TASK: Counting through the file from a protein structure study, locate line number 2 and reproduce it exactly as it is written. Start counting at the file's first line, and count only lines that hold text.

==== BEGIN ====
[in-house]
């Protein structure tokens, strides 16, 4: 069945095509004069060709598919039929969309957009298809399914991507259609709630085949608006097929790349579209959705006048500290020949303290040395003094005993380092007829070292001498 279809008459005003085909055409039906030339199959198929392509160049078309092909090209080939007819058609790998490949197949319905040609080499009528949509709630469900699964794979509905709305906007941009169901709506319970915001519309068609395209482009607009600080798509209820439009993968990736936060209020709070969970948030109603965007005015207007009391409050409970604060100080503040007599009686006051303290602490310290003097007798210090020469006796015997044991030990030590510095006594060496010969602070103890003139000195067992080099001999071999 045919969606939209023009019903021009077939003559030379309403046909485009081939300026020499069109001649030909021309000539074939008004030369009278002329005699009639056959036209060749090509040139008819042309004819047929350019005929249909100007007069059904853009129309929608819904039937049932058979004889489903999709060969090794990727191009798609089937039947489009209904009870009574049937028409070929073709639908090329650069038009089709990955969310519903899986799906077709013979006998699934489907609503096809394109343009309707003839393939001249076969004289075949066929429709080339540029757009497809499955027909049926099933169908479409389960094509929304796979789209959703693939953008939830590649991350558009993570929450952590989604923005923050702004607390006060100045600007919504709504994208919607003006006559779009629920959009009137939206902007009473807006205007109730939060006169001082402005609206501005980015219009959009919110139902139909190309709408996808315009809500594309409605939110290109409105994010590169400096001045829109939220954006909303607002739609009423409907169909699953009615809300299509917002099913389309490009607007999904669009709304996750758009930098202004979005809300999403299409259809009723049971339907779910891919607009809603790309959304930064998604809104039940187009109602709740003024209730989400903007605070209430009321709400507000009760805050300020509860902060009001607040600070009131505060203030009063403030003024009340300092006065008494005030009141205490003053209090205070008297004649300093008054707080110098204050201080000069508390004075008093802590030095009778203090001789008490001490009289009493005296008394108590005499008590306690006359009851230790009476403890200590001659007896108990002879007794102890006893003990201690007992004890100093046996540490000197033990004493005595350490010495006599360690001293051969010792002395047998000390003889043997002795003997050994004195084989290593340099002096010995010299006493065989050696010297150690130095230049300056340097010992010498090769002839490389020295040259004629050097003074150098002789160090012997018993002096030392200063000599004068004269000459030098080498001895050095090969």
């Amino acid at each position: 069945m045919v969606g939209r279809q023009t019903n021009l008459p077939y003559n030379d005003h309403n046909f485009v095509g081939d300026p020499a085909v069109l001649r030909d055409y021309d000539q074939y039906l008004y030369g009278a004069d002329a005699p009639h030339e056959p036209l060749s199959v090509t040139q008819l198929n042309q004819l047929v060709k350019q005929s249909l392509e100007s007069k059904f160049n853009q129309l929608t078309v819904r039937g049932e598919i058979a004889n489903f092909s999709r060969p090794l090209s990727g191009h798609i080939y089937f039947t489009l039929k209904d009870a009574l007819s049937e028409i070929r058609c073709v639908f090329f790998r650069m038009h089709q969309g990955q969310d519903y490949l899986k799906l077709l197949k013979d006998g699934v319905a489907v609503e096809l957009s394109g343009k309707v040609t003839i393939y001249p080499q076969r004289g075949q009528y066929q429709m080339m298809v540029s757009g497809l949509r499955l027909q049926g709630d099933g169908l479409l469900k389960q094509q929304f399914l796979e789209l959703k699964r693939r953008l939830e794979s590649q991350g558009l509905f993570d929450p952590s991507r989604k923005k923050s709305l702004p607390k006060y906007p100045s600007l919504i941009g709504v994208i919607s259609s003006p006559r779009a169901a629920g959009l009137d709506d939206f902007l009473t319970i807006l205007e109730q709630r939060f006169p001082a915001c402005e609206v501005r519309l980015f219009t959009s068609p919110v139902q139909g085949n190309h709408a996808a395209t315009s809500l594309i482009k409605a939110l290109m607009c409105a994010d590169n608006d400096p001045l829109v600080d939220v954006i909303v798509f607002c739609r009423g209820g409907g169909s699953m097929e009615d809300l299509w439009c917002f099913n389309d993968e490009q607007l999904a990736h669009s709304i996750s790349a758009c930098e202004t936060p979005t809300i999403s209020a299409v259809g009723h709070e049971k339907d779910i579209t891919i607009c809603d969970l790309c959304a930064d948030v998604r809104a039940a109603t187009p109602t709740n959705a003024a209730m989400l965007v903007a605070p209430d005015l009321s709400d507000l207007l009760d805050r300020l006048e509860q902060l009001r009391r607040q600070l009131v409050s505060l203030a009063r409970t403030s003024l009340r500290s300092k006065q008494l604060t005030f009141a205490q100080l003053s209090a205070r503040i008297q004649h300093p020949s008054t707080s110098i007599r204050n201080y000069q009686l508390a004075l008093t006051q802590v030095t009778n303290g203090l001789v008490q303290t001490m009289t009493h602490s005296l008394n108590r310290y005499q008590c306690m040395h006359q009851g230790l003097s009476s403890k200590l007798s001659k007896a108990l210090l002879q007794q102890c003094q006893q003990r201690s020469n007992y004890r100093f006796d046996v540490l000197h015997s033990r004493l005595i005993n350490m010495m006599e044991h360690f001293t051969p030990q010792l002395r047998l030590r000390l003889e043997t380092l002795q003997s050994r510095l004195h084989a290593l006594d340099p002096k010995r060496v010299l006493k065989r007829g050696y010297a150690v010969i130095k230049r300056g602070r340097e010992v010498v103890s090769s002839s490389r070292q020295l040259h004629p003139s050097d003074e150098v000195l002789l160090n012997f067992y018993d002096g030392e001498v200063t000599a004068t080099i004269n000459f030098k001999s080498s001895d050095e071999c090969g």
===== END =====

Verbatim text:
């Protein structure tokens, strides 16, 4: 069945095509004069060709598919039929969309957009298809399914991507259609709630085949608006097929790349579209959705006048500290020949303290040395003094005993380092007829070292001498 279809008459005003085909055409039906030339199959198929392509160049078309092909090209080939007819058609790998490949197949319905040609080499009528949509709630469900699964794979509905709305906007941009169901709506319970915001519309068609395209482009607009600080798509209820439009993968990736936060209020709070969970948030109603965007005015207007009391409050409970604060100080503040007599009686006051303290602490310290003097007798210090020469006796015997044991030990030590510095006594060496010969602070103890003139000195067992080099001999071999 045919969606939209023009019903021009077939003559030379309403046909485009081939300026020499069109001649030909021309000539074939008004030369009278002329005699009639056959036209060749090509040139008819042309004819047929350019005929249909100007007069059904853009129309929608819904039937049932058979004889489903999709060969090794990727191009798609089937039947489009209904009870009574049937028409070929073709639908090329650069038009089709990955969310519903899986799906077709013979006998699934489907609503096809394109343009309707003839393939001249076969004289075949066929429709080339540029757009497809499955027909049926099933169908479409389960094509929304796979789209959703693939953008939830590649991350558009993570929450952590989604923005923050702004607390006060100045600007919504709504994208919607003006006559779009629920959009009137939206902007009473807006205007109730939060006169001082402005609206501005980015219009959009919110139902139909190309709408996808315009809500594309409605939110290109409105994010590169400096001045829109939220954006909303607002739609009423409907169909699953009615809300299509917002099913389309490009607007999904669009709304996750758009930098202004979005809300999403299409259809009723049971339907779910891919607009809603790309959304930064998604809104039940187009109602709740003024209730989400903007605070209430009321709400507000009760805050300020509860902060009001607040600070009131505060203030009063403030003024009340300092006065008494005030009141205490003053209090205070008297004649300093008054707080110098204050201080000069508390004075008093802590030095009778203090001789008490001490009289009493005296008394108590005499008590306690006359009851230790009476403890200590001659007896108990002879007794102890006893003990201690007992004890100093046996540490000197033990004493005595350490010495006599360690001293051969010792002395047998000390003889043997002795003997050994004195084989290593340099002096010995010299006493065989050696010297150690130095230049300056340097010992010498090769002839490389020295040259004629050097003074150098002789160090012997018993002096030392200063000599004068004269000459030098080498001895050095090969």